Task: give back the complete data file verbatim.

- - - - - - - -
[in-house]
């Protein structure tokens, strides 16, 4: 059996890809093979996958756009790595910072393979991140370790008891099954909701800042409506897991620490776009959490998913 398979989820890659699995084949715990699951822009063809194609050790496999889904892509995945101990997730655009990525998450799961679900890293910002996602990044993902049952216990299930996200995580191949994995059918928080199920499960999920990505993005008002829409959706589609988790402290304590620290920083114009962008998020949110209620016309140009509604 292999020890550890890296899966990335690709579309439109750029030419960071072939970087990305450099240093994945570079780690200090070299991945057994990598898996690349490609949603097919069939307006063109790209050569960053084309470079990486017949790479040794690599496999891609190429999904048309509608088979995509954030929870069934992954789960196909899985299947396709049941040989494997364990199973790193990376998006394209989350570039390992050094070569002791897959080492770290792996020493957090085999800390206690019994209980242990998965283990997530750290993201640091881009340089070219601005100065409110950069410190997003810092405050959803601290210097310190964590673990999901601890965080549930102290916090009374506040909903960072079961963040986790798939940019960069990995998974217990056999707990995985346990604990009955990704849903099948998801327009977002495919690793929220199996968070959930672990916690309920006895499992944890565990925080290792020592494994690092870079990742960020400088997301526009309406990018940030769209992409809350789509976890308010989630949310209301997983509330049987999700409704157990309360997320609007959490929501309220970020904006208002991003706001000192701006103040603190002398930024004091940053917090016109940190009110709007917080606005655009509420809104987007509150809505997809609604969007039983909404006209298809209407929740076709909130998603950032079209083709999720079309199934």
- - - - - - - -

[in-house]
């Protein structure tokens, strides 16, 4: 059996890809093979996958756009790595910072393979991140370790008891099954909701800042409506897991620490776009959490998913 398979989820890659699995084949715990699951822009063809194609050790496999889904892509995945101990997730655009990525998450799961679900890293910002996602990044993902049952216990299930996200995580191949994995059918928080199920499960999920990505993005008002829409959706589609988790402290304590620290920083114009962008998020949110209620016309140009509604 292999020890550890890296899966990335690709579309439109750029030419960071072939970087990305450099240093994945570079780690200090070299991945057994990598898996690349490609949603097919069939307006063109790209050569960053084309470079990486017949790479040794690599496999891609190429999904048309509608088979995509954030929870069934992954789960196909899985299947396709049941040989494997364990199973790193990376998006394209989350570039390992050094070569002791897959080492770290792996020493957090085999800390206690019994209980242990998965283990997530750290993201640091881009340089070219601005100065409110950069410190997003810092405050959803601290210097310190964590673990999901601890965080549930102290916090009374506040909903960072079961963040986790798939940019960069990995998974217990056999707990995985346990604990009955990704849903099948998801327009977002495919690793929220199996968070959930672990916690309920006895499992944890565990925080290792020592494994690092870079990742960020400088997301526009309406990018940030769209992409809350789509976890308010989630949310209301997983509330049987999700409704157990309360997320609007959490929501309220970020904006208002991003706001000192701006103040603190002398930024004091940053917090016109940190009110709007917080606005655009509420809104987007509150809505997809609604969007039983909404006209298809209407929740076709909130998603950032079209083709999720079309199934």